Audi last month released a collision-focused guide to its vehicle bodies, providing auto body shops, insurers and consumers with a fascinating, free overview into the OEM’s lineup.
“Though not a replacement for erWin/ElsaPro repair instructions, you will find pictograms of vehicle body structure, materials and forms of attachment, relevant notes like Parts and Pulling Restrictions,” the Audi Authorized Collision Repair staff wrote to body shops Nov. 30. “We hope this will help your business in making more informed decisions when repairing our stunning vehicles back to a safe and proper repair.”
Let’s repeat that point: Body shops must consult and follow the actual Audi repair procedures on the actual repair. The guide just gives you a sense of what to look for and what repair considerations might arise before you log on to erWin.
“The eSelf-Study Program (eSSP teaches a basic understanding of the design and mode of operation of new models, new automotive components or new technologies,” Audi wrote in the guide.
“It is not a repair manual! Figures are given for explanatory purposes only and refer to the data valid at the time of preparation of the eSSP.” (Emphasis Audi’s.)
The document’s relatively accessible language also indicates it could be used to educate a customer or adjuster about the rationale for a formal repair procedure or prohibition.
For example, the Audi guide declares “No Pulling on Front” alongside a stop sign icon in its description of the 2018-present generation of the A5 Cabriolet. But it also offers an explanation for why Audi forbade at least some of that front-end pulling.
The front end of the A5 Cabriolet contains die-cast aluminum strut mountings attached to sheet steel with structural adhesive, flow-drill screws and punch rivets, according to Audi. “Straightening and reshaping work in close proximity to aluminum components or aluminum/steel joints is not permitted,” it wrote. “This can damage the aluminum casting or produce invisible cracks in the component.”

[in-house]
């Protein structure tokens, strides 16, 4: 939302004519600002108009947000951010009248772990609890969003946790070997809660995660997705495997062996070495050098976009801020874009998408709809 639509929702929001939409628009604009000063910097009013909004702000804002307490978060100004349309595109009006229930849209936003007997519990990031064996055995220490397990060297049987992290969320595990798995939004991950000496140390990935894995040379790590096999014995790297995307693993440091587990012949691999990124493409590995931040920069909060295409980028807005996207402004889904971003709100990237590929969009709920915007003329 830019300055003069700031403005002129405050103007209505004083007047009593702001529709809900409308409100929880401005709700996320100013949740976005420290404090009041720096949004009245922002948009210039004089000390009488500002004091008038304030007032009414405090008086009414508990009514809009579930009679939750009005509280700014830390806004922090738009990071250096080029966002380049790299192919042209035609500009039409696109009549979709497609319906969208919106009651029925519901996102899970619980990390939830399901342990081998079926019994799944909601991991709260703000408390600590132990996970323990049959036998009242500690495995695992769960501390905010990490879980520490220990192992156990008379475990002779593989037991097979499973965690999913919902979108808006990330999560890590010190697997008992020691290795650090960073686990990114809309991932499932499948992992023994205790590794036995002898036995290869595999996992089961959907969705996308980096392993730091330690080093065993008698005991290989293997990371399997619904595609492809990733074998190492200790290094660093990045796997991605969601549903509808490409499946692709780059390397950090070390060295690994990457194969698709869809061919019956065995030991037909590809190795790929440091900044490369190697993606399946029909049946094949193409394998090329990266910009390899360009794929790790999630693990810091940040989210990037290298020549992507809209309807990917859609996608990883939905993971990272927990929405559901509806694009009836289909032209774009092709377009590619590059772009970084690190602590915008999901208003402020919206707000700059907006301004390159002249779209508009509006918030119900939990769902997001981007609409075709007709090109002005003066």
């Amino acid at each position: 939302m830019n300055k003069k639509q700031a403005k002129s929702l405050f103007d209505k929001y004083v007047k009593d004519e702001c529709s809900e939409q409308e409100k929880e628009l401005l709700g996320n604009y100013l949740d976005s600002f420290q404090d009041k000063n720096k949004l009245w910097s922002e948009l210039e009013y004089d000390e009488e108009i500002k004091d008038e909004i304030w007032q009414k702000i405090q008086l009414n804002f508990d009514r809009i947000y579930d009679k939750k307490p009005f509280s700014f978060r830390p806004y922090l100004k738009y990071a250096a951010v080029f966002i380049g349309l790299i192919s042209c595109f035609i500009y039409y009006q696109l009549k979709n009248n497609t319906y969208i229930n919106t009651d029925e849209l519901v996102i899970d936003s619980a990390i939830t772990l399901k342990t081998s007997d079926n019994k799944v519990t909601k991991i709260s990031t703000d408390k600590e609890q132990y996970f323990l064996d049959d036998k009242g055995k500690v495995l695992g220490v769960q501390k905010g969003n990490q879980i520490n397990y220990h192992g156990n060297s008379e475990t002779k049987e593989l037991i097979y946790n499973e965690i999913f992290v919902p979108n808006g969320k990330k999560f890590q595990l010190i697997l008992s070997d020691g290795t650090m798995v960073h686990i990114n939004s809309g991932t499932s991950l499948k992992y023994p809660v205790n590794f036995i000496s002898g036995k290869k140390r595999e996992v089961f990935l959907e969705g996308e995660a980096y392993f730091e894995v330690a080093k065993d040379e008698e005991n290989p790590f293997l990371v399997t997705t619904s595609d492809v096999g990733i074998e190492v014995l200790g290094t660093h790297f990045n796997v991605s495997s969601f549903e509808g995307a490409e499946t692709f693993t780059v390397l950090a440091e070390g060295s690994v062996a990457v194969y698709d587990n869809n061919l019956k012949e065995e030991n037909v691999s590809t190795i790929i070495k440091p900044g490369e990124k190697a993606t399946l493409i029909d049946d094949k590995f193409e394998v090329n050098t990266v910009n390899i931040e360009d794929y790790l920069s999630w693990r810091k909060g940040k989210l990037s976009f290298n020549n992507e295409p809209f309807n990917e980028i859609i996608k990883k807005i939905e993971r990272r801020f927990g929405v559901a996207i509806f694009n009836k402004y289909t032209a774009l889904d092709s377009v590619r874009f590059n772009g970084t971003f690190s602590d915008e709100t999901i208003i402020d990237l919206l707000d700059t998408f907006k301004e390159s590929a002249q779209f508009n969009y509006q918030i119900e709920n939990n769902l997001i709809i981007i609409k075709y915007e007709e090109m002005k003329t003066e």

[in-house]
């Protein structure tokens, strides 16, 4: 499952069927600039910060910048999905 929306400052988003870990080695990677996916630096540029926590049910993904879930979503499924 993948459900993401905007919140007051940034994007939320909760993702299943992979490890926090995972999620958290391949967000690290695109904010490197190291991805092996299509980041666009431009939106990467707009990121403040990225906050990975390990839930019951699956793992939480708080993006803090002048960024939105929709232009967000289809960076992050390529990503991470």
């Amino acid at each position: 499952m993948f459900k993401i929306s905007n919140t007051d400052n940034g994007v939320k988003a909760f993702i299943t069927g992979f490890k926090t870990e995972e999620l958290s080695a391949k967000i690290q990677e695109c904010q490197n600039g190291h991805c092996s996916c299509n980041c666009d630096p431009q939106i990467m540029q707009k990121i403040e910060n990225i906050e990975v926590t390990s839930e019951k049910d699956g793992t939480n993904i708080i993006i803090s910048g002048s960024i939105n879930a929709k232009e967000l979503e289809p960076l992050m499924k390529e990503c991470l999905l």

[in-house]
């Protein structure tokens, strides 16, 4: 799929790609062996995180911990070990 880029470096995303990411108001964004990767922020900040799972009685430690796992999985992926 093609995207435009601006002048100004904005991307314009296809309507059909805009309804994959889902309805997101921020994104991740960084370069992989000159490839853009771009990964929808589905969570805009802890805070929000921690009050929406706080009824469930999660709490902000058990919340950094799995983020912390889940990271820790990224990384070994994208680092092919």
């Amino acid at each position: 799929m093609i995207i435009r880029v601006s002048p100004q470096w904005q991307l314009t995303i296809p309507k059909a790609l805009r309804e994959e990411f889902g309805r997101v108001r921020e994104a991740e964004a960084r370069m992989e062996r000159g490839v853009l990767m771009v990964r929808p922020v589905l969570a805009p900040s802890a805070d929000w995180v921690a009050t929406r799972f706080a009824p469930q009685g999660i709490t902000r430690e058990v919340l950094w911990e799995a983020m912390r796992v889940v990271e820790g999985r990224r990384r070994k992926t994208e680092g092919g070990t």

The guide also describes a need for crack-testing on those strut mountings in some repairs.
But the guide contains tidbits on less mission-critical body repair considerations as well. For example:
• A shop who in the summer botches the frameless door windows on the 2019-present Audi Q8 and Q8 48-volt hybrid might get a bring-back later in the year. “If any windows have not been adjusted correctly, it may result in wind noise, moisture or frozen door windows in winter,” Audi wrote.
• And if the 2019-present Q3’s dash seems to require a lot of disassembly, that might be normal, according to Audi. The instrument panel’s layered construction means “(i)t may be necessary to remove more parts than initially expected to remove a component,” the OEM wrote. “Always follow the procedures described in ElsaPro.”
We’ll focus on individual vehicles in future articles, but there’s no reason to wait for us to start your education. Access the self-study guide posted free on Audi’s OEM1Stop page and start self-studying Audis today.
Audi in November 2020 released a collision-focused guide to its vehicle bodies. (Provided by Audi)
Part of a two-page diagram on the 2018-present Audi A5 Cabriolet is shown. The image is from Audi’s newly released collision repair-focused eSelf Study Guide. (Provided by Audi)
Diagrams show the frameless door windows on the 2019-present Audi Q8 and Q8 48-volt hybrid. The image is from Audi’s newly released collision repair-focused eSelf Study Guide. (Provided by Audi)